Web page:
Without the inconveniences resulting from proportional representation and, in particular, the instability of governments formed under such a system, the reduction of voting in accordance with whips to the barest minimum, as proposed by the Swatantra Party, would be a healthy example for all parties.
If followed generally or even by the more important ones among the various parties, the freedom given to members on all but essential issues would result in government more in accordance with the ideals of those who conceived the system of proportional representation and laid high hopes thereon.
In this matter, the new party may claim to have initiated a great democratic advance worthy of trial in all countries really believing in democracy, and not willing to be subjected to a form of dictatorship in the name of party discipline which often serves only the ambition of individuals or groups.
The new party does not believe that legislative compulsion, any more than the violence that preceded and enthroned Communism in certain countries can contribute to true or lasting human happiness. We must depend on the moral sense of the people in order to equalise without destroying freedom.
It may be that there are a large number of people in our ancient land who have now lost the capacity to respond to moral appeals, who are impervious to the call of dharma. There have been causes that have brought about this state of things. But this large number of bad and successful men of the world should not blind us to the fact that in the large mass, dharma still rules and supports our society.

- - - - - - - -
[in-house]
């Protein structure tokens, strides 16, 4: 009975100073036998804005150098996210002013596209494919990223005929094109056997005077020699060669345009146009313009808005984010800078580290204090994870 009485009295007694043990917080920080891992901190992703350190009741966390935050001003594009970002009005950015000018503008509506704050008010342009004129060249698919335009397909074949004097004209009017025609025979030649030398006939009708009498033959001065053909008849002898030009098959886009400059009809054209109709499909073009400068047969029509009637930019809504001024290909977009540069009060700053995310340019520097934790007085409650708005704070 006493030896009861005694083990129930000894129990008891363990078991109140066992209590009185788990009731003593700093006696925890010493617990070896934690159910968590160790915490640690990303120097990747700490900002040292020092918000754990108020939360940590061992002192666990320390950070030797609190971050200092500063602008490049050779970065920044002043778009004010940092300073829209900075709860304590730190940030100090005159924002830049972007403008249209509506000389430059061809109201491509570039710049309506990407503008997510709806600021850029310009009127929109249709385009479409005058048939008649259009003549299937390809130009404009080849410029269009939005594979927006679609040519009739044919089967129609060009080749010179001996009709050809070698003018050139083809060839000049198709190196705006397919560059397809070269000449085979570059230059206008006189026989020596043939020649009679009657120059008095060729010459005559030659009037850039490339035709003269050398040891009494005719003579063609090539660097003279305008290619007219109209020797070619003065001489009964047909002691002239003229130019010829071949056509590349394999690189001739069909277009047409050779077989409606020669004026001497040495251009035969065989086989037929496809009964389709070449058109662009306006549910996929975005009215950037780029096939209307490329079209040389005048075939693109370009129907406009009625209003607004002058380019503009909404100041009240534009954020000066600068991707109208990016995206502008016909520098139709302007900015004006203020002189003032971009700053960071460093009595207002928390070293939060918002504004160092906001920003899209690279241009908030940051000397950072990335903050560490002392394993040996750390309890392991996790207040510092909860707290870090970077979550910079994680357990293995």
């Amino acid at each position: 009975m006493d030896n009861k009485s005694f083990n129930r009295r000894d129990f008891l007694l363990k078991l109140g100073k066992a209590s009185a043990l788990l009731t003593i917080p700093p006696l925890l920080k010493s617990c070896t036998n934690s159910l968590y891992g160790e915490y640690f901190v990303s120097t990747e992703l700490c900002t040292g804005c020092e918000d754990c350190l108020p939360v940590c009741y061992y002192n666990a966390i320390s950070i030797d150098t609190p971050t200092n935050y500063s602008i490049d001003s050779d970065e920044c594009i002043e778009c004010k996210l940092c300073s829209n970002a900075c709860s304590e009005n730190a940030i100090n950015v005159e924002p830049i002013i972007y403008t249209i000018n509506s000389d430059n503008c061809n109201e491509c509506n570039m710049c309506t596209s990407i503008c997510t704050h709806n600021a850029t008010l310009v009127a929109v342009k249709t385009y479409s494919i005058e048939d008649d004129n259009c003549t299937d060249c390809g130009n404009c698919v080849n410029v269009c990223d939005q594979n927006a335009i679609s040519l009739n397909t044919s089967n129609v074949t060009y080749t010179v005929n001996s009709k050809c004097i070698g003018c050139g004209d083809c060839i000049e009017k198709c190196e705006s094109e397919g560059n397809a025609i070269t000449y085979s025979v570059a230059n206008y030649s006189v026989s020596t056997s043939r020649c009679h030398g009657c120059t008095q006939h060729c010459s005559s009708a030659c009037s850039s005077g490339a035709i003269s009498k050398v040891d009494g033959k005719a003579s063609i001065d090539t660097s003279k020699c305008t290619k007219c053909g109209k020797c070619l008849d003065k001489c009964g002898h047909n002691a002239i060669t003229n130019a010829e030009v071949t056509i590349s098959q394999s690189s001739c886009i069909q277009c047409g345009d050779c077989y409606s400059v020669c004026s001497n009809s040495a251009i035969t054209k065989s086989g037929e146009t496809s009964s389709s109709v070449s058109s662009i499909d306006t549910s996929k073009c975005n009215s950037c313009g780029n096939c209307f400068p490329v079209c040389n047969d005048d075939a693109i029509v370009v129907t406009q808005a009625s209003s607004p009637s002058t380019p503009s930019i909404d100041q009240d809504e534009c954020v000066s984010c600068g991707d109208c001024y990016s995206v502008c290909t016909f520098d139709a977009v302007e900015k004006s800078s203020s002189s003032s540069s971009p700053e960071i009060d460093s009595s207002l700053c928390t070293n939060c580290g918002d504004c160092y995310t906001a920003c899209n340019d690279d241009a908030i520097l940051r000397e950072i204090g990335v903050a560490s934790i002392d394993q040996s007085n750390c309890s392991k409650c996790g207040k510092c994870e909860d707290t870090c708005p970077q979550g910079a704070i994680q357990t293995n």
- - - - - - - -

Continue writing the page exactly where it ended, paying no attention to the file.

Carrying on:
The millions that make up our nation are still moved and guided by their sense of dharma and the voice of their conscience. If the cynics who deny this were right, our society would have broken down long ago and perished. We should have been hearing of starvation deaths in thousands every day.
If we take a survey of the numerous charitable foundations and trusts that work as a matter of routine in the country and which were born of a sense of dharma, without any kind of State compulsion, we can cure our cynicism with irrefutable and abundant facts. The charitable motives and compulsions of the heart which prevailed in the days when these trusts and charitable institutions were founded can prevail today, for we are the same people after all.
“There is no need for charity when there is an obligation; let the State compel”. This is the slogan of the Socialists. But it is forgotten that this will lead irresistibly to total serfdom.
The cynics are not right. Our society is still maintained by the inner law. The outer laws can touch but the fringe of life. They deal with criminals and keep order going. Normal life does not depend on the laws. It depends on the moral consciousness of people. This moral sense has not been effaced whatever changes may have taken place in the rituals and observances of forms.
It is by dharma that society is sustained, Lokah dhriyate. It is by dharma we must build, and not on the sands of material motives and our capacity to satisfy them quickly and get votes to be in power. The good seed is not lost. It is still there. We must not ignore its availability. The soil also is good and God will send us the rains. Let us not fail to look after it.
From the Annals features republications of out-of-print Indian writing and journalism.